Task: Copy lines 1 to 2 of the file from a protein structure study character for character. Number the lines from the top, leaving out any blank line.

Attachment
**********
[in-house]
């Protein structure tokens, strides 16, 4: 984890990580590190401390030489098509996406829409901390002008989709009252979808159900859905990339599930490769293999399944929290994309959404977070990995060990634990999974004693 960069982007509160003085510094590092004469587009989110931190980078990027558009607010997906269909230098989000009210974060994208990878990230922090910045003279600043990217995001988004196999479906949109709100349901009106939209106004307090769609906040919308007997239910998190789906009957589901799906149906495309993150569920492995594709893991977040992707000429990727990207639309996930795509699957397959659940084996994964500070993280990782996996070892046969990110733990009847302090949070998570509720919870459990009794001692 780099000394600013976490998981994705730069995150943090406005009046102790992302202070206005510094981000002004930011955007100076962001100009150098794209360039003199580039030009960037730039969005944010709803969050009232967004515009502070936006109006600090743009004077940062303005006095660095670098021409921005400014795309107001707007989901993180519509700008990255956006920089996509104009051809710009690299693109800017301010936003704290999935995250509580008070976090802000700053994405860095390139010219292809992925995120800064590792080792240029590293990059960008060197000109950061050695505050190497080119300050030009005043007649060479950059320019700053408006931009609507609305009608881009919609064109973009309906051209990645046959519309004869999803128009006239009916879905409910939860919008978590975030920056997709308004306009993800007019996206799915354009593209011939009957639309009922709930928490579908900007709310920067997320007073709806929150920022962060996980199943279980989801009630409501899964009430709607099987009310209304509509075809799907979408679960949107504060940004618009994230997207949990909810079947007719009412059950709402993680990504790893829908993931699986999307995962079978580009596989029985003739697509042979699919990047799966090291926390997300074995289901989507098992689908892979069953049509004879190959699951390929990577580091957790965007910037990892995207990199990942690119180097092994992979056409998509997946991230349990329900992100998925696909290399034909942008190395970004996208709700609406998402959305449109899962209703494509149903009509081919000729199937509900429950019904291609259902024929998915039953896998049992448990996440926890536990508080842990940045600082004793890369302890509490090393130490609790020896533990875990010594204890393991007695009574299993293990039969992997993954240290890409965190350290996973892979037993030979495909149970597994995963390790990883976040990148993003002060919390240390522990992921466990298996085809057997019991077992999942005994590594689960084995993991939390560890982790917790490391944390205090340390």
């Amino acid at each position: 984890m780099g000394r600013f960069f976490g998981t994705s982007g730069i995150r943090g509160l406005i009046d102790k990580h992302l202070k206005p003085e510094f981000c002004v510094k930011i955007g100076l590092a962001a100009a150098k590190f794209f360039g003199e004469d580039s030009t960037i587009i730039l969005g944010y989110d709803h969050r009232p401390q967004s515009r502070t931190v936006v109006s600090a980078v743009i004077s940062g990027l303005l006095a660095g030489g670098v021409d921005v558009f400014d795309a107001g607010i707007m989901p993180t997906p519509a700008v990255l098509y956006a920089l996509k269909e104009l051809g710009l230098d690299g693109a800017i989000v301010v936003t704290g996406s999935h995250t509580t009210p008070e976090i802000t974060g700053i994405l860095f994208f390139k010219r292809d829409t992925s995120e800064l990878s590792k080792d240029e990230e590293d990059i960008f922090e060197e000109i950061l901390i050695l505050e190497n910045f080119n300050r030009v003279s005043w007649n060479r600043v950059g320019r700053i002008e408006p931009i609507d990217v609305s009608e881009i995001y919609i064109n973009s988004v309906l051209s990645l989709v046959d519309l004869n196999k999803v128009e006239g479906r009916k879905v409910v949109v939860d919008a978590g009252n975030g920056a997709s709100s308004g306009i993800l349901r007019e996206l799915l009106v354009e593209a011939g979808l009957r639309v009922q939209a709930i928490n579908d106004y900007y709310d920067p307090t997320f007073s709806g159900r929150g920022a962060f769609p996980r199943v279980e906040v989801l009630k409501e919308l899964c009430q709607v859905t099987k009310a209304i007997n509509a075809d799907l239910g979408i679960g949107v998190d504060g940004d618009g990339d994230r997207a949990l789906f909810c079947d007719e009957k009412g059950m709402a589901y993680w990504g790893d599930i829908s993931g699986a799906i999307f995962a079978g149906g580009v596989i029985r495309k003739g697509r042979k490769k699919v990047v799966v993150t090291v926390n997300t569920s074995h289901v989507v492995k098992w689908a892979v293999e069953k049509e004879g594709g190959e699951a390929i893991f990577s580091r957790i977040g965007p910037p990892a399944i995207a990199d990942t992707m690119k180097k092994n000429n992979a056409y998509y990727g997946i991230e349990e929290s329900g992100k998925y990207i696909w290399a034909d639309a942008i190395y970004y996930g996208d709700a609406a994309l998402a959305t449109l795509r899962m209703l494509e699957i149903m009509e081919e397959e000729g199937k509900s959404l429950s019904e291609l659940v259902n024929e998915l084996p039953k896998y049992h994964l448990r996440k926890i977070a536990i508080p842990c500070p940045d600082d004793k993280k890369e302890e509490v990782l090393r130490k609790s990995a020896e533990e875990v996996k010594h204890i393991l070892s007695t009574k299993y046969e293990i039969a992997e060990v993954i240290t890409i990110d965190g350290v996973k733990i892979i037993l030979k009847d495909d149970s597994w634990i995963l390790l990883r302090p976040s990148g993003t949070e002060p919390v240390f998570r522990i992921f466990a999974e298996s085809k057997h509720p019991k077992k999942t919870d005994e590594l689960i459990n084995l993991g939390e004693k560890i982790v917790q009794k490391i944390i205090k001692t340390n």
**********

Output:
[in-house]
């Protein structure tokens, strides 16, 4: 984890990580590190401390030489098509996406829409901390002008989709009252979808159900859905990339599930490769293999399944929290994309959404977070990995060990634990999974004693 960069982007509160003085510094590092004469587009989110931190980078990027558009607010997906269909230098989000009210974060994208990878990230922090910045003279600043990217995001988004196999479906949109709100349901009106939209106004307090769609906040919308007997239910998190789906009957589901799906149906495309993150569920492995594709893991977040992707000429990727990207639309996930795509699957397959659940084996994964500070993280990782996996070892046969990110733990009847302090949070998570509720919870459990009794001692 780099000394600013976490998981994705730069995150943090406005009046102790992302202070206005510094981000002004930011955007100076962001100009150098794209360039003199580039030009960037730039969005944010709803969050009232967004515009502070936006109006600090743009004077940062303005006095660095670098021409921005400014795309107001707007989901993180519509700008990255956006920089996509104009051809710009690299693109800017301010936003704290999935995250509580008070976090802000700053994405860095390139010219292809992925995120800064590792080792240029590293990059960008060197000109950061050695505050190497080119300050030009005043007649060479950059320019700053408006931009609507609305009608881009919609064109973009309906051209990645046959519309004869999803128009006239009916879905409910939860919008978590975030920056997709308004306009993800007019996206799915354009593209011939009957639309009922709930928490579908900007709310920067997320007073709806929150920022962060996980199943279980989801009630409501899964009430709607099987009310209304509509075809799907979408679960949107504060940004618009994230997207949990909810079947007719009412059950709402993680990504790893829908993931699986999307995962079978580009596989029985003739697509042979699919990047799966090291926390997300074995289901989507098992689908892979069953049509004879190959699951390929990577580091957790965007910037990892995207990199990942690119180097092994992979056409998509997946991230349990329900992100998925696909290399034909942008190395970004996208709700609406998402959305449109899962209703494509149903009509081919000729199937509900429950019904291609259902024929998915039953896998049992448990996440926890536990508080842990940045600082004793890369302890509490090393130490609790020896533990875990010594204890393991007695009574299993293990039969992997993954240290890409965190350290996973892979037993030979495909149970597994995963390790990883976040990148993003002060919390240390522990992921466990298996085809057997019991077992999942005994590594689960084995993991939390560890982790917790490391944390205090340390």